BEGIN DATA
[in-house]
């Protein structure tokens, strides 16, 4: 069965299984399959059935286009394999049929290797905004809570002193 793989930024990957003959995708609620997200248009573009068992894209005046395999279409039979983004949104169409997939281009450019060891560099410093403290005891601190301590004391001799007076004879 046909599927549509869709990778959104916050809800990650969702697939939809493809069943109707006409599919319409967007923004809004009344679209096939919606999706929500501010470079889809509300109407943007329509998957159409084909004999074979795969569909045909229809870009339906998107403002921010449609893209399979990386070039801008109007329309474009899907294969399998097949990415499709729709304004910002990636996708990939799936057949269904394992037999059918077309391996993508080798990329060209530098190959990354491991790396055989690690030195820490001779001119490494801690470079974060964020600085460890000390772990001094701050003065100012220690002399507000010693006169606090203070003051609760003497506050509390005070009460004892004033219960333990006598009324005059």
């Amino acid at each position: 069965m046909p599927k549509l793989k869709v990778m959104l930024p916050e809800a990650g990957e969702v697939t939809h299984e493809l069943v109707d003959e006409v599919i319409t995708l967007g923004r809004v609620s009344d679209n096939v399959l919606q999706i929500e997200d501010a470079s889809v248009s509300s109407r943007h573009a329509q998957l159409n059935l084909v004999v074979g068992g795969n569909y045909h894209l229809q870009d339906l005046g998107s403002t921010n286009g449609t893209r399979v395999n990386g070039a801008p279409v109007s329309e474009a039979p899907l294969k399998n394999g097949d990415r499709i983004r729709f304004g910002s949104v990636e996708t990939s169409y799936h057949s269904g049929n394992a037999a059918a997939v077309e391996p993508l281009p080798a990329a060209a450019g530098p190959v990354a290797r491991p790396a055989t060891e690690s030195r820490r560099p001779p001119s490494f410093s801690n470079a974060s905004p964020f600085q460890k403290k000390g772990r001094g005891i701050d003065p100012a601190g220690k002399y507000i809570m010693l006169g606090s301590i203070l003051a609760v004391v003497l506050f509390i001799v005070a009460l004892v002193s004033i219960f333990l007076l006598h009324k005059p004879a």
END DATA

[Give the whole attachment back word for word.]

[in-house]
């Protein structure tokens, strides 16, 4: 069965299984399959059935286009394999049929290797905004809570002193 793989930024990957003959995708609620997200248009573009068992894209005046395999279409039979983004949104169409997939281009450019060891560099410093403290005891601190301590004391001799007076004879 046909599927549509869709990778959104916050809800990650969702697939939809493809069943109707006409599919319409967007923004809004009344679209096939919606999706929500501010470079889809509300109407943007329509998957159409084909004999074979795969569909045909229809870009339906998107403002921010449609893209399979990386070039801008109007329309474009899907294969399998097949990415499709729709304004910002990636996708990939799936057949269904394992037999059918077309391996993508080798990329060209530098190959990354491991790396055989690690030195820490001779001119490494801690470079974060964020600085460890000390772990001094701050003065100012220690002399507000010693006169606090203070003051609760003497506050509390005070009460004892004033219960333990006598009324005059």
């Amino acid at each position: 069965m046909p599927k549509l793989k869709v990778m959104l930024p916050e809800a990650g990957e969702v697939t939809h299984e493809l069943v109707d003959e006409v599919i319409t995708l967007g923004r809004v609620s009344d679209n096939v399959l919606q999706i929500e997200d501010a470079s889809v248009s509300s109407r943007h573009a329509q998957l159409n059935l084909v004999v074979g068992g795969n569909y045909h894209l229809q870009d339906l005046g998107s403002t921010n286009g449609t893209r399979v395999n990386g070039a801008p279409v109007s329309e474009a039979p899907l294969k399998n394999g097949d990415r499709i983004r729709f304004g910002s949104v990636e996708t990939s169409y799936h057949s269904g049929n394992a037999a059918a997939v077309e391996p993508l281009p080798a990329a060209a450019g530098p190959v990354a290797r491991p790396a055989t060891e690690s030195r820490r560099p001779p001119s490494f410093s801690n470079a974060s905004p964020f600085q460890k403290k000390g772990r001094g005891i701050d003065p100012a601190g220690k002399y507000i809570m010693l006169g606090s301590i203070l003051a609760v004391v003497l506050f509390i001799v005070a009460l004892v002193s004033i219960f333990l007076l006598h009324k005059p004879a």